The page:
Another effort is underway in Minnesota to allow veterans of one of America’s secret wars to be buried in state veterans cemeteries.
The Hmong fighters were recruited, trained, directed,supported, and paid by the United States Central Intelligence Agency to fight in their native Laos during the Vietnam war. But they’ve not been able to get buried in U.S. veterans cemeteries.
A similar bill was filed at the Legislature last year by Rep. Bob Dettmer. It got one hearing and then died. No Senate companion bill was filed.
Minnesota is believed to have about 400 Hmong veterans, the largest of any state.
At the time, the head of the Minnesota National Guard suggested what the Hmong did wasn’t any more special than other allies of the U.S., according to the Star Tribune.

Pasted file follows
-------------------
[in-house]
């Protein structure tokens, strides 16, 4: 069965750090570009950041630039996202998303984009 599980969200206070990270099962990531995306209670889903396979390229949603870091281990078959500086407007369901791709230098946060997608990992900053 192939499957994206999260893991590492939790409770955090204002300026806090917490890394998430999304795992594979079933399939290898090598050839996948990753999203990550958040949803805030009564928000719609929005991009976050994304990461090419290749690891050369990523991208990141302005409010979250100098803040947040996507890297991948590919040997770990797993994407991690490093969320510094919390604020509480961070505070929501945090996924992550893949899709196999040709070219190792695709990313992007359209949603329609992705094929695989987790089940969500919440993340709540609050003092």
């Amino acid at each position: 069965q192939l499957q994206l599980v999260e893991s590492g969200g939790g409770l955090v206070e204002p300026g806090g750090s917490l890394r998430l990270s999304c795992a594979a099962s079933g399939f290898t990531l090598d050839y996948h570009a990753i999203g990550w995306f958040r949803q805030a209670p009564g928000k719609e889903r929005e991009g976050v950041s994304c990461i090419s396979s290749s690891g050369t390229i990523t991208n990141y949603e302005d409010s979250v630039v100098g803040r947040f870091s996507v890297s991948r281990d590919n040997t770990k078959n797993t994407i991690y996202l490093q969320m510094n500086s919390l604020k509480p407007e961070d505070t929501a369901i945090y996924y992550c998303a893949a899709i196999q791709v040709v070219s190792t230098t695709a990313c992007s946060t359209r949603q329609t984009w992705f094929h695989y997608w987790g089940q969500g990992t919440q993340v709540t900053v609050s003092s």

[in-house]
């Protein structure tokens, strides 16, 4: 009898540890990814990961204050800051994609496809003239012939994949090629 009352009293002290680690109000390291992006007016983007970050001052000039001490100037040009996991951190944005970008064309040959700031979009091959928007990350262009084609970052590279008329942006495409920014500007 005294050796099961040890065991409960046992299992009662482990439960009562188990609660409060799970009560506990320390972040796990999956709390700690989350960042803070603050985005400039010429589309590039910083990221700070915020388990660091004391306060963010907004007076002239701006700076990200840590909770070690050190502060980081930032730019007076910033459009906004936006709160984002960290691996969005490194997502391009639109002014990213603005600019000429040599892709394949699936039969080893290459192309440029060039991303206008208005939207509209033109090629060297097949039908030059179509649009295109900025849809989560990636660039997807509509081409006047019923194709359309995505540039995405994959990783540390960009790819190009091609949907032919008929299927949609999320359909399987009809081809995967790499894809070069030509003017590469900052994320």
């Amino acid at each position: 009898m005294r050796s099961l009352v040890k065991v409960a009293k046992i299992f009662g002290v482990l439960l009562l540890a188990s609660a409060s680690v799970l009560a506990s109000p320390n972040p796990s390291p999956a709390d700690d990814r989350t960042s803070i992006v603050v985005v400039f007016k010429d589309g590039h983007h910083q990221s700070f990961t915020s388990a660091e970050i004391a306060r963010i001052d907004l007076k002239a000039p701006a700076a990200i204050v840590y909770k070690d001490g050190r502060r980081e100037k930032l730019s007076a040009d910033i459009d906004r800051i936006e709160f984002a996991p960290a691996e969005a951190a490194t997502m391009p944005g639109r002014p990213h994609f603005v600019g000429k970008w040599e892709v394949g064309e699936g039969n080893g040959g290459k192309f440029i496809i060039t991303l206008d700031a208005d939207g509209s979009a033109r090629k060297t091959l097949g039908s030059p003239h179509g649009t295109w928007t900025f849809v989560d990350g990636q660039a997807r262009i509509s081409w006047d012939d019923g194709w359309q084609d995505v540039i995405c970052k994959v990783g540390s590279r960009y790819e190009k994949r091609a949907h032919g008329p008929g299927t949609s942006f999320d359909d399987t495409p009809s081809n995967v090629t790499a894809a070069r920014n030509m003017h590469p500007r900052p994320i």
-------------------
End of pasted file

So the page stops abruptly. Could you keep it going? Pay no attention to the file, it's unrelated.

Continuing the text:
In a letter made available to committee members, Minnesota Veterans Affairs Commissioner Larry Shellito, himself a Vietnam veteran, acknowledged the role Hmong fighters had in the secret war in Laos, and pointed out that the state has proclaimed a special Royal Lao Armed Forces Day each year. But, Shellito said, granting special rights for Hmong fighters would represent a precedent, and any honor bestowed on Hmong veterans would have to be provided equally to others, such as Vietnamese, Iragis, Afghans, and Somalis.
“As you know, the Laotians are not unique in having served alongside U.S. Forces in the past,” he wrote.